If you can't get Gwen Verdon and Chita Rivera, the original stars, for a revival of "Chicago" these days -- and you probably can't -- you do not automatically turn to Penny Worth and Carolyn Kirsch.
Judging from the evidence, in fact, Worth and Kirsch ought to be pretty far down anyone's list. Unfortunately, they are all over the stage of the Warner Theatre, where the Bob Fosse/John Kander/Fred Ebb musical opened last night. This is a road company in all the worst aspects of the term -- chintzy sets, klutzy performers and shabby direction. But it is the presence of two lead performers, lacking any incandescence whatsoever, that seals the show's fate early in the evening.
After all, "Chicago" is a musical vaudeville about performing itself, the razzle-dazzle that redeems all sins. Set in the Roaring Twenties, its main characters, Velma Kelly and Roxie Hart, are a pair of chorines eager to break into the spotlight, even if it means plugging a mate or a lover first to capture the world's attention. Get the headlines, get acquitted, then get on the stage before the notoriety fades. Such is the formula for success in this purposefully sleazy, cynical show, which looks on Dame Justice Herself as just another potential spectator to be bamboozled.
Fosse, who helped write the book, was also responsible for the original staging, which is to say the sleaze had flash and the cynicism was as irresistible as a slick carnival barker. No Broadway director has Fosse's appreciation of the tawdrier forms of show business or his ability to blend them all into a high-gloss entertainment.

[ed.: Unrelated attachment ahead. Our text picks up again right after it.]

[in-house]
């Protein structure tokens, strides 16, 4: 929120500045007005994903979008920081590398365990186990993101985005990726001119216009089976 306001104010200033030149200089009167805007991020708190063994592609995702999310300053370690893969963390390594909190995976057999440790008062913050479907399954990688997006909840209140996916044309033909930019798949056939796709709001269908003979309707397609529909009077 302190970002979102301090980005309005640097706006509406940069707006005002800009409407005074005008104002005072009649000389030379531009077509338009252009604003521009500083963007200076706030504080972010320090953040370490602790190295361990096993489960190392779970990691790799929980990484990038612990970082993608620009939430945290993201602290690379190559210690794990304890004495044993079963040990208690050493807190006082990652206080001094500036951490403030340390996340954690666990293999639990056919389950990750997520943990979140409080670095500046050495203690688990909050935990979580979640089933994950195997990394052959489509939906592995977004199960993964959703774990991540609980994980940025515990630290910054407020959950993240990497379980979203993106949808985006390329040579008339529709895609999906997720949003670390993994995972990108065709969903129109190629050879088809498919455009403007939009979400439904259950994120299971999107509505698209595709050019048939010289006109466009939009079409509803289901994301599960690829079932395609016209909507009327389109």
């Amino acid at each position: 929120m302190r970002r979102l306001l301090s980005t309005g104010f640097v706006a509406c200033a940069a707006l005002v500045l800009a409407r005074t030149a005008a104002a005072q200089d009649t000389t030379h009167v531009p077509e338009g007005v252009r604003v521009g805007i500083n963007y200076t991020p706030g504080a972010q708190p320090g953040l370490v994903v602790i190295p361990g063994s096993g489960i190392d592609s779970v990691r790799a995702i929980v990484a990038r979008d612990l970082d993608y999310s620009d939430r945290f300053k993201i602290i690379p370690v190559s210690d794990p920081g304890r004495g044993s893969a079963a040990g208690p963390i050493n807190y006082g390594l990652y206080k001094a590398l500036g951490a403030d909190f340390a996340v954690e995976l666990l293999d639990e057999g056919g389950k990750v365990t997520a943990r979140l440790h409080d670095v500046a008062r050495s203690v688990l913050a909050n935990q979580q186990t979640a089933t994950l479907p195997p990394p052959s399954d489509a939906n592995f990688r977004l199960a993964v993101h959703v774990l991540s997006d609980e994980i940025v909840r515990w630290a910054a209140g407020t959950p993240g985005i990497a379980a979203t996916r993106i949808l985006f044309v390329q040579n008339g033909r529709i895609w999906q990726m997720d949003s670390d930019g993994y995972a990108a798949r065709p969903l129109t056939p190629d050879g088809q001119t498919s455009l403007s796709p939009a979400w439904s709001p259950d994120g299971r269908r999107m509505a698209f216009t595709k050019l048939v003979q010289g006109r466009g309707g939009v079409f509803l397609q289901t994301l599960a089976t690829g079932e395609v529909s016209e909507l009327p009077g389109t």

According to the program notes, the production at the Warner is directed by John Sharpe and Jackie Warner "after the original direction and choreography by Bob Fosse." Long after! This version bears about as much resemblance to the original as the neon on 14th Street does to that of the Las Vegas strip. In only one tiny instance do you get a suggestion of the rather intoxicatingly garish giddiness that propelled the musical to success on Broadway in 1975. That is the performance of a certain M. O'Haughey, as a sob sister of the press, who positively dotes on the agony and heartbreak of the two murderous chorines.
O'Haughey gets only one song, "A Little Bit of Good," which urges us all, with the same teeth-chattering irony that characterizes the show as a whole, to look on the bright side of life. The performer delivers it in a chipper falsetto that would shame churchbells on a spring morning. It is a very funny turn.
Otherwise, this production mangles number after number in a splendid Kander and Ebb score that includes, among other acts of extroversion, "All That Jazz, "All I Care About" and a frank lament for the disappearance of "Class." (The latter is sung by a dispirited Velma and a tyrannical prison matron, who, in deference to the subject, hoist their language halfway out of the gutter.)
A production as inept as this one is more than a waste of some snazzy material. When, at the start of the second act, Velma calls out to the audience, "Welcome back, suckers!" the greeting has a baldfaced accuracy that is just short of shocking.
CHICAGO. Book by Fred Ebb and Bob Fosse. Music by John Kander. Lyrics by Fred Ebb. Directed by John Sharpe and Jackie Warner; choreography, Gene Foote; sets, David R. Ballou; musical direction, Richard C. Wall; lighting, Marl Weingartner. With Penny Worth, Carolyn Kirsch, Bill McCauley, Donald Norris, Jane Judge, M. O'Haughey. At the Warner Theatre through Feb. 28.